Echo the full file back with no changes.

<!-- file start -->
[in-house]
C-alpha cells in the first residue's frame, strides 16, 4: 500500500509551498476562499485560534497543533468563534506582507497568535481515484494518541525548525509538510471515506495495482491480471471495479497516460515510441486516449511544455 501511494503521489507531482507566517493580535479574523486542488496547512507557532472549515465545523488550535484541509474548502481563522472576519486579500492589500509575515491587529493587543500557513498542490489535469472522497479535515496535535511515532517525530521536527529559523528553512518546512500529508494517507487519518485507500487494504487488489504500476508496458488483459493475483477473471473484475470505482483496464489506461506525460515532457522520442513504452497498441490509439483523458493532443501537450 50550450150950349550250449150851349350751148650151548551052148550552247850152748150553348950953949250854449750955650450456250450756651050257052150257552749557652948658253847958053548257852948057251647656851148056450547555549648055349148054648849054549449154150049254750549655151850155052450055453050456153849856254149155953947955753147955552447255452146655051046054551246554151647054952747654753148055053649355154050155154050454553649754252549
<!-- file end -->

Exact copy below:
[in-house]
C-alpha cells in the first residue's frame, strides 16, 4: 500500500509551498476562499485560534497543533468563534506582507497568535481515484494518541525548525509538510471515506495495482491480471471495479497516460515510441486516449511544455 501511494503521489507531482507566517493580535479574523486542488496547512507557532472549515465545523488550535484541509474548502481563522472576519486579500492589500509575515491587529493587543500557513498542490489535469472522497479535515496535535511515532517525530521536527529559523528553512518546512500529508494517507487519518485507500487494504487488489504500476508496458488483459493475483477473471473484475470505482483496464489506461506525460515532457522520442513504452497498441490509439483523458493532443501537450 50550450150950349550250449150851349350751148650151548551052148550552247850152748150553348950953949250854449750955650450456250450756651050257052150257552749557652948658253847958053548257852948057251647656851148056450547555549648055349148054648849054549449154150049254750549655151850155052450055453050456153849856254149155953947955753147955552447255452146655051046054551246554151647054952747654753148055053649355154050155154050454553649754252549